Although physical exercise can tire the eyes as well as the muscles, a cup of coffee can revive them, says a team of scientists from four countries led by New Zealand expert.
The team of scientists found the first scientific evidence that proves that rapid eye movements slow down when the body is fatigued.
Explaining the study, the team leader, Dr. Nicholas Gant of University of Auckland, said in the study, cyclists exercised in a laboratory for three hours, after which their brain’s control of the visual system was tested using specialized eye-tracking cameras. Hear him:
“It’s remarkable that tiring the legs also slows the eyes This might well be the reason the tired cyclist never saw that bus coming.”
Also See: Fun Tips To Help Boost Your Water Intake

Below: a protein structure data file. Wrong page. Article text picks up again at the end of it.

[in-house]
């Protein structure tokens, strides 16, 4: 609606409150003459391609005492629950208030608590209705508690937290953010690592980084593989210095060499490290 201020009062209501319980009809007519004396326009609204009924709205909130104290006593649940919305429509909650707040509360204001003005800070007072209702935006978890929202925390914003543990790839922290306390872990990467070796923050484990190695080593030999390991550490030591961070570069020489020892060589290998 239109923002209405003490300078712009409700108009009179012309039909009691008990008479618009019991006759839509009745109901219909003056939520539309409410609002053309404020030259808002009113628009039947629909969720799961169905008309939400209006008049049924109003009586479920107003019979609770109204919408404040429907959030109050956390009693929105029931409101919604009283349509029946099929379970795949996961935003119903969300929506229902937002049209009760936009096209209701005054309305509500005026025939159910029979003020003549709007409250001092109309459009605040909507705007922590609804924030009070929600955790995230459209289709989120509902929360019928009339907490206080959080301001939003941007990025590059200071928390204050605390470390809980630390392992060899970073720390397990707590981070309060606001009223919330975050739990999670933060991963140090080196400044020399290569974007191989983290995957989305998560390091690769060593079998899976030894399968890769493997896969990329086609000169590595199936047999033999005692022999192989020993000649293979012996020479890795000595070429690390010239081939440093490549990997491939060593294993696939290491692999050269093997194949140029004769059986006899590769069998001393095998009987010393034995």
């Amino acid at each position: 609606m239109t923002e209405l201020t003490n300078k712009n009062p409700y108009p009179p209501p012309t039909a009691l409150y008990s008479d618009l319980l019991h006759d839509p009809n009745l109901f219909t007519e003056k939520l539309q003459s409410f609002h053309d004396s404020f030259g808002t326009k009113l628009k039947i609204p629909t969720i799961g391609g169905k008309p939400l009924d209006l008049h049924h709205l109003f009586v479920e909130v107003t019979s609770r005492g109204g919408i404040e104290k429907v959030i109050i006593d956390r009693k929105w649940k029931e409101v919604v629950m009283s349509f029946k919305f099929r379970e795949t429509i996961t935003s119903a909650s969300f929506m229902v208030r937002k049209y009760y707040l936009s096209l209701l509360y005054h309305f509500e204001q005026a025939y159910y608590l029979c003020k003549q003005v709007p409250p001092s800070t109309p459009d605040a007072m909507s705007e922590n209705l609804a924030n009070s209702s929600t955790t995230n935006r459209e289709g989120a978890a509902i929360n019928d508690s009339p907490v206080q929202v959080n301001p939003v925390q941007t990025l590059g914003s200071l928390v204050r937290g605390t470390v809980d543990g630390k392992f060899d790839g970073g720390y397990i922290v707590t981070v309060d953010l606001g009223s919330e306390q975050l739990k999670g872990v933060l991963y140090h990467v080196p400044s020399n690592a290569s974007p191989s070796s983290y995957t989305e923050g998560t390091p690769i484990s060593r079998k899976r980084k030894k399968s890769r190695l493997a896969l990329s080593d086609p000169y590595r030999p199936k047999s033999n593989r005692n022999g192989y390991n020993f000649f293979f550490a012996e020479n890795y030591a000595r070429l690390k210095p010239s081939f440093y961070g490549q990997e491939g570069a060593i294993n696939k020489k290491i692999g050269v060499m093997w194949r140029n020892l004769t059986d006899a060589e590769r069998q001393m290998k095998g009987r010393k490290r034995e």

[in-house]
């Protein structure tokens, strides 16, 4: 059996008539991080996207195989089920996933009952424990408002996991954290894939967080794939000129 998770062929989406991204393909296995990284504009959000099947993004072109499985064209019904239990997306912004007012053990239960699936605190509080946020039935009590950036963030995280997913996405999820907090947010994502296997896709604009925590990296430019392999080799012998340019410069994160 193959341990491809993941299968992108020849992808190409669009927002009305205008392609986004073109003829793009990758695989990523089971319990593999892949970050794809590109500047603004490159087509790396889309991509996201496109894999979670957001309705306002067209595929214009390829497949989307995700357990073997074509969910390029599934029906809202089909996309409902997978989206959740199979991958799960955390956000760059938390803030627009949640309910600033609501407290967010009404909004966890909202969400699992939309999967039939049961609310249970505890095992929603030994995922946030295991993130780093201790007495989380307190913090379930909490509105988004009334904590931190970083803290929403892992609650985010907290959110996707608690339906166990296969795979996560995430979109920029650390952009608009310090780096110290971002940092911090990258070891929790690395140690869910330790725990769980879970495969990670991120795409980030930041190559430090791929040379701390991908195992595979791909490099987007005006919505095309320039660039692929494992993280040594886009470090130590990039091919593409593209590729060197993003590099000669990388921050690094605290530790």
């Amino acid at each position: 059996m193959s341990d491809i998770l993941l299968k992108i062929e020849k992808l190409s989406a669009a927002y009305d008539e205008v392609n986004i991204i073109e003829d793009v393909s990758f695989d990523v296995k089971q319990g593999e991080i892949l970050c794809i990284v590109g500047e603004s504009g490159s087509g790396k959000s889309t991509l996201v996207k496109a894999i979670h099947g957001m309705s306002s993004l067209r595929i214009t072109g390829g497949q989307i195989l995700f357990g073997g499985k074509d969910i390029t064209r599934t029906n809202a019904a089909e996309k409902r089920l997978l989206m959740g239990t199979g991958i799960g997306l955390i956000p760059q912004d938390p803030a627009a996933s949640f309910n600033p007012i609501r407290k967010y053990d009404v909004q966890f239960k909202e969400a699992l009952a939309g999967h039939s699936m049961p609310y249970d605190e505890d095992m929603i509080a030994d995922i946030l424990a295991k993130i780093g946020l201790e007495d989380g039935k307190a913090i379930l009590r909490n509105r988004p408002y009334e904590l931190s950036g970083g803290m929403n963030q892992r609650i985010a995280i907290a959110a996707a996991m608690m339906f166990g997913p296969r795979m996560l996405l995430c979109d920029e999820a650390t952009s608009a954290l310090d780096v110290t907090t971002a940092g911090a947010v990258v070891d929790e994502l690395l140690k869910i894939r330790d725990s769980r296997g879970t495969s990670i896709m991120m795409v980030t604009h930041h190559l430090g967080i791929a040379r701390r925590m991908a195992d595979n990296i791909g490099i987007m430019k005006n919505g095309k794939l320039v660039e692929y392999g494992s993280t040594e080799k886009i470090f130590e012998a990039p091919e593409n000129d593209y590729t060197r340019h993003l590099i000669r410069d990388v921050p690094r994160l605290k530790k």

An imbalance in neurochemicals caused by strenuous exercise appeared to spread across the brain’s control systems. But a modest dose of caffeine could restore chemical balance, helping signals from the brain reach the eyes.
“The amount of caffeine we gave during exercise was the equivalent of two cups of coffee. We saw no effect with a decaffeinated placebo drink. Interestingly, the areas of the brain that process visual information are robust to fatigue. It’s the pathways that control eye movements that seem to be our weakest link.”
He said “These results are important because our eyes must move quickly to capture new information,” adding that there is hope for coffee drinkers because this visual impairment can be prevented by consuming caffeine.
The team is also investigating the effects that psychiatric drugs – used to treat patients with abnormal levels of these neurotransmitters – had on the phenomenon.
An earlier study carried out by researchers at the University of California San Francisco, had revealed that drinking coffee regularly does not lead to extra heartbeats – contrary to earlier studies that warned caffeine consumption could cause interruption to regular cardiac rhythms.